The Medes—Daniel 8:20

The Medes (Madaia) and the Persians (Parsua) first appeared in historical texts during the ninth century BC. Sometime between 2000–1000 BC, waves of Indo-European peoples swept into the high grasslands west of Central Asia and began moving southwest into the region along the southern rim of the Caspian Sea and into the Zagros Mountains. The migrants included Iranian tribes, with the Median tribe rising to supremacy by the first millennium BC.

The extent and power of the Median “empire” are still unknown. To date, archaeologists have not discovered any Median written texts. The language has survived only in loanwords and personal names found in Old Persian texts. What little is known about the Medes come from Neo-Assyrian, Babylonian, and Greek sources.

The Neo-Assyrian king Shalmaneser III (858–824 BC) first mentions the Medes and Persians in an Akkadian cuneiform text written on the Black Obelisk discovered by Sir Henry Layard at Nimrud. The obelisk, detailing the king’s military campaign, describes his incursions into Media and then Persia around 836 BC. Later Assyrian kings continued to advance into Median territory, including Shamshi-Adad V (823–811), Tiglath-Pileser III (745–727), and Sargon II (721–705). Sargon II relocated some of the conquered Israelites from Samaria to Median towns (2 Kings 17:5, 6; 18:11).

Deioces (700–647 BC) was probably the first Median king and founder of the Median kingdom. Under Cyaxares (625–585 BC), the Medes conquered the ancient Neo-Assyrian center at Ashur in 614 BC. Cyaxares then formed a coalition with the Babylonians led by Nabopolassar (founder of the Neo-Babylonian Empire) and the Scythians. In 612 BC, the coalition attacked and conquered Nineveh. As Nahum had predicted (Nah. 1:14–3:19), the fall of Nineveh ended the formidable Assyrian Empire. The coalition sealed the division of the Assyrian lands by a pact that wedded Cyaxares’ granddaughter, the Median princess Amytis, to the Babylonian crown prince, Nebuchadnezzar II.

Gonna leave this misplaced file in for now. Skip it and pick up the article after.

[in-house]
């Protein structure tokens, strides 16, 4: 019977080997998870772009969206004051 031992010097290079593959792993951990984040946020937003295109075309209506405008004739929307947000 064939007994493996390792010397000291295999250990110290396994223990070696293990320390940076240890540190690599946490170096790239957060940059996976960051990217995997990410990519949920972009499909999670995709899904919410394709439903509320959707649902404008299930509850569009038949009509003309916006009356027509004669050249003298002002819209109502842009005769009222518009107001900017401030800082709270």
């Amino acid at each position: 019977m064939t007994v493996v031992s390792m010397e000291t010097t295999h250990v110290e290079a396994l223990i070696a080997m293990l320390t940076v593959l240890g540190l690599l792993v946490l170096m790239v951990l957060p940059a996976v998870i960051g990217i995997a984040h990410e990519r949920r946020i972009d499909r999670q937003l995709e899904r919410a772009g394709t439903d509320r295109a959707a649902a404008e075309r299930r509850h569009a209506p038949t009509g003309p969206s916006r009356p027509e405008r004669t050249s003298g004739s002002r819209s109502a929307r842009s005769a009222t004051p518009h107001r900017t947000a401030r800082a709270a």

Cyrus II, son of Cambyses I (c. 600–559 BC), a Persian prince whose mother was Mandane, a Median princess, unified the Medes and Persians. The biblical narrative often combines “the Medes and the Persians” (Dan. 5:28; Esther 1:19; 10:2) as a single empire likely due to the unification by Cyrus II. In Daniel 8:20, “the kings of Media and Persia” represent the kings of the Persian Empire. The Bible also refers to “Darius the Mede” (Dan. 5:31; 9:1), although scholars have not been able to identify him. The Bible also mentions the Medes that were among those who Peter preached to on the Day of Pentecost (Acts 2:9).

Much of the archaeological exploration of the Median Empire has concentrated on what scholars refer to as the “Median triangle.” The heartland of the Median territory was situated in Luristan in the Zagros Mountains, centering in the Kermanshah and Assad Abad valleys. The Median capital city, Ecbatana (modern Hamadan), near the base of the towering Alvand Range (the classical Mt. Orontes) on the Khorasan Road, is a part of the great Silk trade route.

Distinguishing “Median” material remains from other nearby cultures has long challenged archaeologists. However, the site known as Tepe Nush-e Jan, excavated by David Stronach, provides an extraordinary example of Median architectural accomplishments. The site has yielded architectural and ceramic finds that have offered criteria for identifying Median artifacts. The Median architecture at Tepe Nush-i Jan includes a Fort and two temples, and the hilltop Central Temple that preserves an earlier stepped altar on which priests burned fire, possibly one of the first pieces of evidence of Mazda-worship in Iran (forerunner of the Zoroastrian religion). The site’s signature Columned Hall apparently inspired the later Persian columned halls of Pasargadae, Persepolis, and Susa.


Kuhrt, The Persian Empire.

Stronach, “Archaeology II: Median and Achaemenid.”

Stronach and Mousavi, Ancient Iran from the Air.

Stronach and Road, Nush-i Jan I. the Major Buildings of the Median Settlement.